JJ Abrams jumps the Star Wars universe light-years ahead of the prequel trilogy in a film that provides as much fan-service to its original fans as it does fast-paced action and sheer fun to newcomers.
It’s one of the most anticipated film in years. Since the announcement three years ago that Disney was to pick up LucasArts and start production on a new Star Wars trilogy, fans have been eagerly anticipating its release. It’s almost impossible to avoid the intense amount of hype surrounding the new film The Force Awakens, but it’s here, it’s already smashing box office records, and boy, is it fun to watch.
There are a huge number of reasons why the original trilogy is so revered by its fans – the focus on interesting and relatable characters, the unusual, slick and cool style, the fantastic soundtrack – each of these is replicated by Abrams in abundance. The plot quickly establishes itself in the ‘good against evil’ idea that permeated the original instalments. Now called The First Order, the remnants of the Galactic Empire are attempting to take down The Resistance; if this all sounds familiar, you wouldn’t be wrong. Abrams follows the formula set by A New Hope to a fault. There’s a villain in a mask dressed in black and plagued with a creepy voice, second in command to a Palpatine-esque Supreme-leader. There’s a comedic droid that winds up on a desert planet only to discover a lone-ranger with no family. There’s even a Death-Star-like weapon designed to destroy planets with a laser beam. Almost everything about the film is a reflection of what has come before it.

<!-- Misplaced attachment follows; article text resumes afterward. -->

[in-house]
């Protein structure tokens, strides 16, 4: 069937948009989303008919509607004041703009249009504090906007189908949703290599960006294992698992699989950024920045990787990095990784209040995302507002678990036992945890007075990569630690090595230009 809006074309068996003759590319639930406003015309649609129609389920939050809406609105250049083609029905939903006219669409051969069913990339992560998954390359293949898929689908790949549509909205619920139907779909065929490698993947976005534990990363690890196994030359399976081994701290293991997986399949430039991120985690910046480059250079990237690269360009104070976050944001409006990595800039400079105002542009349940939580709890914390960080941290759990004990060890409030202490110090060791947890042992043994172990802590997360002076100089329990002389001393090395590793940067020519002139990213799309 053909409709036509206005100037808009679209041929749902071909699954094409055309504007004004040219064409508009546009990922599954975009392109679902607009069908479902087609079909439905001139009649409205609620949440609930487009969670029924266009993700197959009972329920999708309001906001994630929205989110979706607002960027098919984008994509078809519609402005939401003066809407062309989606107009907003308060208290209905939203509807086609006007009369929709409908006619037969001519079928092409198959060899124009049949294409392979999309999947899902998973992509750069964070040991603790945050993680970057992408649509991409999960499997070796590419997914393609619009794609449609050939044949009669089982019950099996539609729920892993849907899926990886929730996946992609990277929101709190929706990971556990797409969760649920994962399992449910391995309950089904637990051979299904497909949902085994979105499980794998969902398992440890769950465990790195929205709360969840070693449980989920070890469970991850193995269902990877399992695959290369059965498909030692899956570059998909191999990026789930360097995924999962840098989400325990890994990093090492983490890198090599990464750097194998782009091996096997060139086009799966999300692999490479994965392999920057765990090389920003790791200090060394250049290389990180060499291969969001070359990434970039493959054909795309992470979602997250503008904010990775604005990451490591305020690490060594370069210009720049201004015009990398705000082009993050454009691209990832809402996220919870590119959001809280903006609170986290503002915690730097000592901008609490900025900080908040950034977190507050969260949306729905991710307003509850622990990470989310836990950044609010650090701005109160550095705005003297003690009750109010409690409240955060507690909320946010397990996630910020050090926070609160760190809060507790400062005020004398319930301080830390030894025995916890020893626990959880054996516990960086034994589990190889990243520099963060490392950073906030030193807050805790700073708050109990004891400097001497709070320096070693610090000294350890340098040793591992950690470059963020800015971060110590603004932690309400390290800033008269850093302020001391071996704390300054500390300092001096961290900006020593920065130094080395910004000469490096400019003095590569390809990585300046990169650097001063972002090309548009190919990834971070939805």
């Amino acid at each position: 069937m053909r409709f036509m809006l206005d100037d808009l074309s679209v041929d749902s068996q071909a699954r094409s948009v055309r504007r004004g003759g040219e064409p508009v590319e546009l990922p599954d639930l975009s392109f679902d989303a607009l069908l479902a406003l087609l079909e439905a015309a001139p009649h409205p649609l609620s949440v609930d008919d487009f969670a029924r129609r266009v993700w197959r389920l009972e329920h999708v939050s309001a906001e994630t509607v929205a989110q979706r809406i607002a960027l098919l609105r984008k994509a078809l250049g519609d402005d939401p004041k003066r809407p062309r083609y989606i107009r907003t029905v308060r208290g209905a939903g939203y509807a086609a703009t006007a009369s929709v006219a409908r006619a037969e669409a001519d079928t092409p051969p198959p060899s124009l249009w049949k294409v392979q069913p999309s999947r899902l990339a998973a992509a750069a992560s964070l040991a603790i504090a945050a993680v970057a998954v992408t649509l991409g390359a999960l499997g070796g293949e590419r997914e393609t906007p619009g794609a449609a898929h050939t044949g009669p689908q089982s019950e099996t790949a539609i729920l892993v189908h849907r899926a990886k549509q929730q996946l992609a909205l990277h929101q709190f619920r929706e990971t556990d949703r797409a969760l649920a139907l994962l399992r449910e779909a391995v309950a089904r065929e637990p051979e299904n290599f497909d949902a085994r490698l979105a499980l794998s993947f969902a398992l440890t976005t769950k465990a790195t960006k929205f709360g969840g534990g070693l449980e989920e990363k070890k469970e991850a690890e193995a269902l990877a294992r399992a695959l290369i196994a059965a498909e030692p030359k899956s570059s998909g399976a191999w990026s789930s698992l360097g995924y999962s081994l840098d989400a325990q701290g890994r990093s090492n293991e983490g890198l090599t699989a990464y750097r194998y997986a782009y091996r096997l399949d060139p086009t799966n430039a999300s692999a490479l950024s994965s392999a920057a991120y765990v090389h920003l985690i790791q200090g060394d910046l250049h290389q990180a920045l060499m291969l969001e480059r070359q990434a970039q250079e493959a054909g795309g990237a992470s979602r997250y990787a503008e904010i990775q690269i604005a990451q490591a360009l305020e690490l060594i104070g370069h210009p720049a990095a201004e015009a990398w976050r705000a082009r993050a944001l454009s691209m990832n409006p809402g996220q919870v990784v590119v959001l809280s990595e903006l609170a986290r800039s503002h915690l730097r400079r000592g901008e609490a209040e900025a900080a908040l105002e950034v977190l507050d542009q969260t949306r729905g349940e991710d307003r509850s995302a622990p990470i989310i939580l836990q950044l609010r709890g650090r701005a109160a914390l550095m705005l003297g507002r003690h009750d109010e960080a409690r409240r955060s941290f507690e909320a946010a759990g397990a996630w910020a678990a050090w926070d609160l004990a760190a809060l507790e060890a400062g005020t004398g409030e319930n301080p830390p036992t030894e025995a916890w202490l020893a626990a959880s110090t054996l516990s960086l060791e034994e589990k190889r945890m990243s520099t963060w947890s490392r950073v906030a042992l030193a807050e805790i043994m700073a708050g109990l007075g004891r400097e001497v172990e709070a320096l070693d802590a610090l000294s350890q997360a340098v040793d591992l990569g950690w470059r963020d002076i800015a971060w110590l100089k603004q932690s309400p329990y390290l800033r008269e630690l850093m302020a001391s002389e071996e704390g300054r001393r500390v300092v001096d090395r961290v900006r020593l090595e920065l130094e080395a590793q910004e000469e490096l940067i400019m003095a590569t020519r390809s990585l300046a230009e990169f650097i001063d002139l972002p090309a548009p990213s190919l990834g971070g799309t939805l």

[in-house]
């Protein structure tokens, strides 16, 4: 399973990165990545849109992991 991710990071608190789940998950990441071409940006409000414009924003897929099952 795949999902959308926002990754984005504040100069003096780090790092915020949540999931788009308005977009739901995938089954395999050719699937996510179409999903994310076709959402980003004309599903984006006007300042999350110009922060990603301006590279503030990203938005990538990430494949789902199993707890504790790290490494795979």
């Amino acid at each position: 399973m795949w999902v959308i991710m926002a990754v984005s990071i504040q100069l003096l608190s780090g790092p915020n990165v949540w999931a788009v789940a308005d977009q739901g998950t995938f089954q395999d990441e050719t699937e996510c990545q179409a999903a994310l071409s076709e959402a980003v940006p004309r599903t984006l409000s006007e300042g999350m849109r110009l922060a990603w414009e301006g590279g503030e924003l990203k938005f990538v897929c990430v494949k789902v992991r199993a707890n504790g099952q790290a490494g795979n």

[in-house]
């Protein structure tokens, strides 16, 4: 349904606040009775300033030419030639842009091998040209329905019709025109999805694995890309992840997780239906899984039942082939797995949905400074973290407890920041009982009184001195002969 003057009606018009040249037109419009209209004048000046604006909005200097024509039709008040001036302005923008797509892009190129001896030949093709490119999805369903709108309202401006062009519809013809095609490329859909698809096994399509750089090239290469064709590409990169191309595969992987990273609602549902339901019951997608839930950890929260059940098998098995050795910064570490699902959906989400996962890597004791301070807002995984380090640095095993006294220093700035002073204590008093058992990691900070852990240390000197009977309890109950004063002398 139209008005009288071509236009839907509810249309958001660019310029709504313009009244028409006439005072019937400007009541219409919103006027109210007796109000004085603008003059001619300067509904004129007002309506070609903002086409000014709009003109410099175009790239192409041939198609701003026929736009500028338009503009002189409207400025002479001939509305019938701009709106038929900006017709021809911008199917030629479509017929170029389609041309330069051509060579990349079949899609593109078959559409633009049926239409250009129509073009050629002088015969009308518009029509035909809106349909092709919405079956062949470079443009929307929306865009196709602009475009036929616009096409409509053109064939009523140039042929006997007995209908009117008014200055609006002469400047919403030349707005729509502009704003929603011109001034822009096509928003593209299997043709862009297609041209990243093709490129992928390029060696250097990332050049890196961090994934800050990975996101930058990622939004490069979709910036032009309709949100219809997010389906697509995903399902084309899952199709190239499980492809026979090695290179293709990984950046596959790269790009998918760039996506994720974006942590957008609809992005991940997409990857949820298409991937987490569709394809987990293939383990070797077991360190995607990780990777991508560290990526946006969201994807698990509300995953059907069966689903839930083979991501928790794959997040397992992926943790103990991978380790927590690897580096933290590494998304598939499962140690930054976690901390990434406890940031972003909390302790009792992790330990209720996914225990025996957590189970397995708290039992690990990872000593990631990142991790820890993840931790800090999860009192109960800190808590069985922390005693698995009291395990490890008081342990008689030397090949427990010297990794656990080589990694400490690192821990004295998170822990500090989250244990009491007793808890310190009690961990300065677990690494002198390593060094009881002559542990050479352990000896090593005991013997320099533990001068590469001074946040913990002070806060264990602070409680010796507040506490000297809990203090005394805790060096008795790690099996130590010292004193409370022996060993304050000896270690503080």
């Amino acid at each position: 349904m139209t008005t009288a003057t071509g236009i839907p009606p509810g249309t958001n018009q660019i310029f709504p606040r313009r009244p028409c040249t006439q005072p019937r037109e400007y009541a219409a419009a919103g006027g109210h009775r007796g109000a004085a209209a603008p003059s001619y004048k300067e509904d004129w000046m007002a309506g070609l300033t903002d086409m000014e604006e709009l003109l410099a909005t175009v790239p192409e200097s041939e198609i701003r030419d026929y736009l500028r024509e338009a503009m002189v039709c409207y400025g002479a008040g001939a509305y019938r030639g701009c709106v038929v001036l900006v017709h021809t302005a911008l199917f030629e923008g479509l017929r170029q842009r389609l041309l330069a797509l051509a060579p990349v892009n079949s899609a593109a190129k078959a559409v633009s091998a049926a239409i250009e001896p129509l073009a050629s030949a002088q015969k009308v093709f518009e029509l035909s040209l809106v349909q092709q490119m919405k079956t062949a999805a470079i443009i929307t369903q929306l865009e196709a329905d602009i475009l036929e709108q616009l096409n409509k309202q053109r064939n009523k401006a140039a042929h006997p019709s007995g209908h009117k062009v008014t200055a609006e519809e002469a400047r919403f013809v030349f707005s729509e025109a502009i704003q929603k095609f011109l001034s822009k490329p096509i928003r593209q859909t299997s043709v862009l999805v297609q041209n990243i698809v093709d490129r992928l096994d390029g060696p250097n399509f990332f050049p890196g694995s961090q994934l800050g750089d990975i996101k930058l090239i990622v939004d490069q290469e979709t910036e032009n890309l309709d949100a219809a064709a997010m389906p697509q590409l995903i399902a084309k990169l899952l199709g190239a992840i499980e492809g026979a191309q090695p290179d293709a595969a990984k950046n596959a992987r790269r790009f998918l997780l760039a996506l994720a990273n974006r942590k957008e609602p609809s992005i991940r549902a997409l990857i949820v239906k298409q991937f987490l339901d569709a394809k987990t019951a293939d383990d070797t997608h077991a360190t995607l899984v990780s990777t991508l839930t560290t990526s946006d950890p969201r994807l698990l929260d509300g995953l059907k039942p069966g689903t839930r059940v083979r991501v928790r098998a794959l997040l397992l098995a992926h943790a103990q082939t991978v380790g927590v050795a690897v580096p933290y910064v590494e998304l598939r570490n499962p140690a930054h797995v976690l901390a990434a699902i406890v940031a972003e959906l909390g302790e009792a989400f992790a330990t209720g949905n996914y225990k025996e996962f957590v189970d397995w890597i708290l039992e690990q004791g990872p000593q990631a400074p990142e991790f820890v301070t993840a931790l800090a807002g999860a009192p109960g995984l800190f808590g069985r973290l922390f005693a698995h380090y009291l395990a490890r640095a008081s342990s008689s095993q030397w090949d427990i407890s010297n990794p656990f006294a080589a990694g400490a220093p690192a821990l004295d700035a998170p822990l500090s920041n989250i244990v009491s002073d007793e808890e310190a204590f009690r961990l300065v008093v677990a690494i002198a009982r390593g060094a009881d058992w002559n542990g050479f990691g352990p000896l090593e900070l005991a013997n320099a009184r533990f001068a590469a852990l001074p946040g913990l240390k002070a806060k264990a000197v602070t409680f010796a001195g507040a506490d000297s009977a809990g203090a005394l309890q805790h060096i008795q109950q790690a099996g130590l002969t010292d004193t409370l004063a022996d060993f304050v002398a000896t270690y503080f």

It isn’t just a clear reflection, though, Abrams takes the original ideas and makes them bigger. The ties of family that formed one of the biggest plot twists in film history is taken to greater heights, giving an incredible amount of emotional pay-off in the film’s climax. The aforementioned ‘Starkiller base’ (itself a nod to the original protagonists’ intended name) is an actual planet, with its own atmosphere and climate, that takes the form of a giant weapon that sucks the energy from stars. The world itself is imbued with the used-future atmosphere that was so absent from the prequels, with the main character herself scavenging from old bits of AT-STs and Star Destroyer ships.
Yet despite this copy-and-pasting technique that seems to ebb through the film, it still comes away with its own sense of identity. There are cinematic sequences spread throughout that are absolutely breath-taking – the sense of photography and style is simply immense, giving new life to an old formula that desperately needed reinvigorating.
The characters themselves play a large part in giving the film a sense of life, with terrific performances from all the main cast. Particular attention needs to be given to the dynamic between Daisy Ridley and John Boyega who bounce from each other with abandon, lending the franchise a touch of humour that hasn’t existed since the original trilogy. Even BB8, the new droid clearly intended as a way to reel in the kids, can be laugh-out-loud funny – while miraculously leaving out the toilet-jokes favoured by the universally criticised Jar Jar Binks. The Force Awakens does not take itself too seriously, despite the weight of expectation on its shoulders.